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Baby Bottle Tooth Decay

April 13, 2016 - Dental Tips

Baby Bottle Tooth Decay

Baby bottle tooth decay or early childhood caries (ECC) is decay that can happen to infants and toddlers. Even though baby teeth are temporary they are still susceptible to cavities and are equally as important as adult teeth. Children need strong healthy teeth to chew, speak and to ensure their adult teeth come in correctly. So it’s very important that parents educate themselves as well as their children on proper oral hygiene.

 So what can cause baby bottle tooth decay?

Most often it appears in the upper front teeth, but other teeth can also be affected.

The most common cause is frequent prolonged exposure to drinks containing sugar.  Decay can occur when a baby is frequently put to bed with a bottle or a bottle is used to pacify a fussy baby.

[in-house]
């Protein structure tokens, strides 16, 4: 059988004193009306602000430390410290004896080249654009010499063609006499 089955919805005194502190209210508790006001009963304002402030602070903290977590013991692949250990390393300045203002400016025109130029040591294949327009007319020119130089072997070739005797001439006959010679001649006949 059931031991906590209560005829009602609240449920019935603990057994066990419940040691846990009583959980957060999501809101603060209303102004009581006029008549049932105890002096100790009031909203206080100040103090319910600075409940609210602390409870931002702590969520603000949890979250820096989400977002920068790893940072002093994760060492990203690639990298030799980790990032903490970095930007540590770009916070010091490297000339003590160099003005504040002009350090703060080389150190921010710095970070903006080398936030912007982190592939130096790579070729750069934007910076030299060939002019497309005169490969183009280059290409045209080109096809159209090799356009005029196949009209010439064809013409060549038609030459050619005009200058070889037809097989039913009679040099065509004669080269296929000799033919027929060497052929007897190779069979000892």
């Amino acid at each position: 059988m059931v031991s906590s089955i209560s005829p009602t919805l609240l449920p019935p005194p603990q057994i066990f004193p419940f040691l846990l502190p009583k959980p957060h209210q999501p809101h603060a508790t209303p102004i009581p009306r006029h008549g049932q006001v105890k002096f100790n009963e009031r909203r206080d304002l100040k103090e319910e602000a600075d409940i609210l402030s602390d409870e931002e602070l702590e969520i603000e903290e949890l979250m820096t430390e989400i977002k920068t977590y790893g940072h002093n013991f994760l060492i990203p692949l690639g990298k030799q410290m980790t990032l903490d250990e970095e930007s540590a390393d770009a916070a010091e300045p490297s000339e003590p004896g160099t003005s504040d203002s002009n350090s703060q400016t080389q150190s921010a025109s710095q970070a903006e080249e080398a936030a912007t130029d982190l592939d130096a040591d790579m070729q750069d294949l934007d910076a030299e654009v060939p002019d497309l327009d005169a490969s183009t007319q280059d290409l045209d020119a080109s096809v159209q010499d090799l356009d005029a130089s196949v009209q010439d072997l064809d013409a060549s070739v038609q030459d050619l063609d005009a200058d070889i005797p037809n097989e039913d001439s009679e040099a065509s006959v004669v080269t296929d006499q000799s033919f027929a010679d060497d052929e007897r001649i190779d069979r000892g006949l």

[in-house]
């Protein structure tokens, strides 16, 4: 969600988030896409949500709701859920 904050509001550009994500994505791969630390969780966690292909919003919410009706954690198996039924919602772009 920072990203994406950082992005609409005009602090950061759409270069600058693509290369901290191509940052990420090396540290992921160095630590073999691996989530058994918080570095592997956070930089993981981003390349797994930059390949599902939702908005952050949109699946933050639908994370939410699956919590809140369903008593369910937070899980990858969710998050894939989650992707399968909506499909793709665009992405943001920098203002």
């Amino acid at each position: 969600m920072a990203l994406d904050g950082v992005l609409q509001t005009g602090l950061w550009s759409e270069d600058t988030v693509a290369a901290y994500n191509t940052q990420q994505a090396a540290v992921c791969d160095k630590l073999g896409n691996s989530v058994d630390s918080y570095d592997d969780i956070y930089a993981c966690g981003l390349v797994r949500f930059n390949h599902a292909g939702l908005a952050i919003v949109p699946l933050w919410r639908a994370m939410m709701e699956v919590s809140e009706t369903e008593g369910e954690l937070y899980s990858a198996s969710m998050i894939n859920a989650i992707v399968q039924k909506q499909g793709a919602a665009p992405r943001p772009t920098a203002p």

Another cause is cavity causing bacteria that can be passed through saliva between mother and child (or primary caregiver). For example, when a spoon is shared with a baby or cleans a pacifier in her mouth.

How to prevent decay

Try not to share saliva with your baby.  Do not share spoons or lick a pacifier clean.

After every feeding wipe the childs gums with a clean gauze pad or washcloth

When teeth appear, brush the teeth gently

Use only formula, milk or breastmilk in bottles.

Bottles should be finished before bedtime or naptime.

Never dip pacifiers in sugar or honey

Encourage healthy eating

Teach good oral hygiene

But they are only baby teeth?

Adult teeth or their permanent teeth are present in the jawbone from your baby’s very early years. The baby teeth act as a guide for the eruption of permanent teeth. If they are lost early the spacing for the adult teeth can be affected. It can lead to misaligned permanent teeth which may lead to other issues that could require orthodontic treatment or commonly known as braces. Early tooth loss can also make eating difficult and affect his/her ability to speak properly. Proper speech requires the presence of front teeth.

 

Don’t forget that important first dentist appointment…see our next blog on how to prepare your child for their first dentist appointment